display.println(temp, 2);


        display.print("Connected:   ");
        if (Particle.connected()) {
        } else {


  	    n++;  // increment counter
  	    bDHTstarted = false;  // reset the sample flag so we can take another
  	    DHTnextSampleTime = millis() + DHT_SAMPLE_INTERVAL;  // set the time for next sample


I have had issues with the piette library on the Spark Core, not soo on the Photon. I did find the Adafruit_DHT library seemed more stable. I didnt spend anytime getting to the bottom of the issue.

Actually, the piettetech one is considered to be the most stable one. It has been running flawlessly for almost two years on one of my cores.

Hmm, I’ve tried your code in Web IDE and I can’t reproduce your issue.

I’ll have to reread your post to copy your steps to try triggering it.

I only changed this in your code, to make it work with the jumpers I already had in place on my board :wink:

#define OLED_DC     A0
#define OLED_CS     A1
#define OLED_RESET  D6
Adafruit_SSD1306 display(OLED_DC, OLED_RESET, OLED_CS);

You’d need to add a break; after case DHTLIB_OK: otherwise you’ll always get an “Unknown error” event published.

Do you by any chance remember if you ever applied a bootloader patch?
If not, you can download the patch and flash it via CLI particle flash --usb core-firmware.bin.

Thanks! That’s interesting. Ok, here’s to your points:

  • I’m using Particle Dev and / or CLI, not Web
  • thanks for the hint on the break (I scrubbed the code a bit before I posted it and overdid that)!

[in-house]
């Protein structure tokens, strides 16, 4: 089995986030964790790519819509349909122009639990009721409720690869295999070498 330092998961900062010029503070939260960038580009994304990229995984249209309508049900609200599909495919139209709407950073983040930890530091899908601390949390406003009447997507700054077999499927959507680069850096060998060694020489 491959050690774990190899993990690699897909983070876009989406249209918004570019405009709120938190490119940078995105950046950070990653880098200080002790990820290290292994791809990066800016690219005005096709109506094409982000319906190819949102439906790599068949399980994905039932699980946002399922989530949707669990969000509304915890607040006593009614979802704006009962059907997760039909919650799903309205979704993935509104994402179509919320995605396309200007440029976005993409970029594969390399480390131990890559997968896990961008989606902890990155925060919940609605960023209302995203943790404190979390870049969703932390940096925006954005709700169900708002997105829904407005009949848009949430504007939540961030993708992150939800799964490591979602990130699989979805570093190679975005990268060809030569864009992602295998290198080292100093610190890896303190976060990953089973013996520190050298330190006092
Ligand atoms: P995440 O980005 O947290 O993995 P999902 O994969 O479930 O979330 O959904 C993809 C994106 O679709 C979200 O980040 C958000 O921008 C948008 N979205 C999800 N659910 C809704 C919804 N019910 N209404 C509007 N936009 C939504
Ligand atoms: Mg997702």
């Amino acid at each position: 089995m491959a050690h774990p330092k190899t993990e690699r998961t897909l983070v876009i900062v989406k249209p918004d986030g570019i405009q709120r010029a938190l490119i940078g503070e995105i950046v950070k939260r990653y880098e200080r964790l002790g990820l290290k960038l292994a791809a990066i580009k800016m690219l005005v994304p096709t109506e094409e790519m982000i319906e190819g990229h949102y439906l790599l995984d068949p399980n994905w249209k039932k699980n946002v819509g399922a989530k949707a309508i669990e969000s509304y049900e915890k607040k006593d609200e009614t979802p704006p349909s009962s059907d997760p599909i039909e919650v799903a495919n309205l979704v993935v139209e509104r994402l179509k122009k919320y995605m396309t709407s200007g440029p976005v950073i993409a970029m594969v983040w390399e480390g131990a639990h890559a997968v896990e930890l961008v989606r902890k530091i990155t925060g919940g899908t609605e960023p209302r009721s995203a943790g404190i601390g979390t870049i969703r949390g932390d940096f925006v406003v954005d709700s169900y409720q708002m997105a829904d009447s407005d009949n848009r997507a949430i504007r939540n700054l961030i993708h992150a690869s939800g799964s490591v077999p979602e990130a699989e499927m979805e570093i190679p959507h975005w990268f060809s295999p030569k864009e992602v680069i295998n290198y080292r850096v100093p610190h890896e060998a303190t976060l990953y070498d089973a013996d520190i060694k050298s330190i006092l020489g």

• not sure where I2C vs. SPI makes a difference but worth a try, as indicated by your experience and … (see below)
  • yes, I applied a bootloader patch just yesterday because it was mentioned as a potential solution in a hang situation that seemed similar to mine (though using different sensors etc.) but it did not change the result.


Grand reveal: maybe I should have thought of it before, but I finally tried to power the OLED and the DHT using Vin as opposed to 3.3V and that helped. This said, I modified the code to look like this […]

My apologies, but I need to retract my earlier statement and code, as I had wrongly wired the OLED - funny though because it actually worked :flushed:

I went back to testing the DHT and SSD1306 libs separately and tracked the lock up situations down to my use of the SSD1306 lib. I’ll investigate further and also try the SPI route later and report back.

@ScruffR, thanks for your help + suggestions, I got it to work using SPI, and for now, I won’t shed a tear over I2C.

I didn’t realize you tried I2C (since the display is set for SPI by default and you didn’t mention any HW adaptions).
For I2C you’d need to solder a jumper on the flip side if the display.

My bad, I should have mentioned that (I’ll update the topic to reflect it).

Anyway, I had the jumpers soldered (remember, it worked except for the “cold” start scenario) for I2C and I now ‘opened’ them in order to facilitate the SPI variant.

To provide the background story on why I2C - originally, I worked with the display using Johnny Five ( and OLED-JS ( It did what it should, but just as the OLED-JS github page says, it is really slow with SPI… Hence I decided to switch to I2C.
When I then took the step to integrate the DHT22 and to use the two libs I mentioned in my first post, I did not reverse that decision.

Anyway, it’s working like a charm now with SPI, and since I finally had the opportunity for a chat with a friend I now believe to understand why I2C sometimes worked and sometimes not. Maybe I’ll give it another try some other time, but for now, all is well and I can continue with other parts of the project.